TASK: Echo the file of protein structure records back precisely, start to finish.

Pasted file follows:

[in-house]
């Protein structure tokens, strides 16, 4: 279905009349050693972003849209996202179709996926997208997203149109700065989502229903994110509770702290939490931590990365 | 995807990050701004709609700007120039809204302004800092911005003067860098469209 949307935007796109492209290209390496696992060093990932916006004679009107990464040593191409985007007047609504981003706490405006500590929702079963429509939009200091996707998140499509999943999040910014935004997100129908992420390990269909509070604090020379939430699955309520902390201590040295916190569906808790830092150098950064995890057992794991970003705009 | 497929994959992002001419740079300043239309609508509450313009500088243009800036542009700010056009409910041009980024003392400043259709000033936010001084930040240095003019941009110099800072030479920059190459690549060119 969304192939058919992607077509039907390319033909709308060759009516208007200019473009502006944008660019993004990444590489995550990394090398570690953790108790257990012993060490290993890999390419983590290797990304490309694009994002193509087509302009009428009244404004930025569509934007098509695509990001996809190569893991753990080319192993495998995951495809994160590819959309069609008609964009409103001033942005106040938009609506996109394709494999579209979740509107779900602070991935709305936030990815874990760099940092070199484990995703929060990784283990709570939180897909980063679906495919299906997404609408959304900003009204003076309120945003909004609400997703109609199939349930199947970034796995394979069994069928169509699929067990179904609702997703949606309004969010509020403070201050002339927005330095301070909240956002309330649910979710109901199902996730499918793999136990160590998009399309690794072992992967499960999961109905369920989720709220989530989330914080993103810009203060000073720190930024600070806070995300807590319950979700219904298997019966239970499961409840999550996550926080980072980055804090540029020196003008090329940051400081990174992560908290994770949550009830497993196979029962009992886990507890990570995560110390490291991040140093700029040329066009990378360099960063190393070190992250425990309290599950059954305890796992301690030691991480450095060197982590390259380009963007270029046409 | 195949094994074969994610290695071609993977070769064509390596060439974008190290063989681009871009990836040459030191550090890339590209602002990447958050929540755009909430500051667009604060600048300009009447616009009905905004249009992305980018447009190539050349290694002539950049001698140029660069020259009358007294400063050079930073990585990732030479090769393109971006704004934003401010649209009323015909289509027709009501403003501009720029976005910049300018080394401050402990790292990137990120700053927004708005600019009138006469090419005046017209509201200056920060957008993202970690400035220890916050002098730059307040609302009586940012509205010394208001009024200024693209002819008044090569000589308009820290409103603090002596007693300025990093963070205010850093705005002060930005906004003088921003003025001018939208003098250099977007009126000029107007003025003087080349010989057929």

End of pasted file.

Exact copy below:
[in-house]
């Protein structure tokens, strides 16, 4: 279905009349050693972003849209996202179709996926997208997203149109700065989502229903994110509770702290939490931590990365 | 995807990050701004709609700007120039809204302004800092911005003067860098469209 949307935007796109492209290209390496696992060093990932916006004679009107990464040593191409985007007047609504981003706490405006500590929702079963429509939009200091996707998140499509999943999040910014935004997100129908992420390990269909509070604090020379939430699955309520902390201590040295916190569906808790830092150098950064995890057992794991970003705009 | 497929994959992002001419740079300043239309609508509450313009500088243009800036542009700010056009409910041009980024003392400043259709000033936010001084930040240095003019941009110099800072030479920059190459690549060119 969304192939058919992607077509039907390319033909709308060759009516208007200019473009502006944008660019993004990444590489995550990394090398570690953790108790257990012993060490290993890999390419983590290797990304490309694009994002193509087509302009009428009244404004930025569509934007098509695509990001996809190569893991753990080319192993495998995951495809994160590819959309069609008609964009409103001033942005106040938009609506996109394709494999579209979740509107779900602070991935709305936030990815874990760099940092070199484990995703929060990784283990709570939180897909980063679906495919299906997404609408959304900003009204003076309120945003909004609400997703109609199939349930199947970034796995394979069994069928169509699929067990179904609702997703949606309004969010509020403070201050002339927005330095301070909240956002309330649910979710109901199902996730499918793999136990160590998009399309690794072992992967499960999961109905369920989720709220989530989330914080993103810009203060000073720190930024600070806070995300807590319950979700219904298997019966239970499961409840999550996550926080980072980055804090540029020196003008090329940051400081990174992560908290994770949550009830497993196979029962009992886990507890990570995560110390490291991040140093700029040329066009990378360099960063190393070190992250425990309290599950059954305890796992301690030691991480450095060197982590390259380009963007270029046409 | 195949094994074969994610290695071609993977070769064509390596060439974008190290063989681009871009990836040459030191550090890339590209602002990447958050929540755009909430500051667009604060600048300009009447616009009905905004249009992305980018447009190539050349290694002539950049001698140029660069020259009358007294400063050079930073990585990732030479090769393109971006704004934003401010649209009323015909289509027709009501403003501009720029976005910049300018080394401050402990790292990137990120700053927004708005600019009138006469090419005046017209509201200056920060957008993202970690400035220890916050002098730059307040609302009586940012509205010394208001009024200024693209002819008044090569000589308009820290409103603090002596007693300025990093963070205010850093705005002060930005906004003088921003003025001018939208003098250099977007009126000029107007003025003087080349010989057929």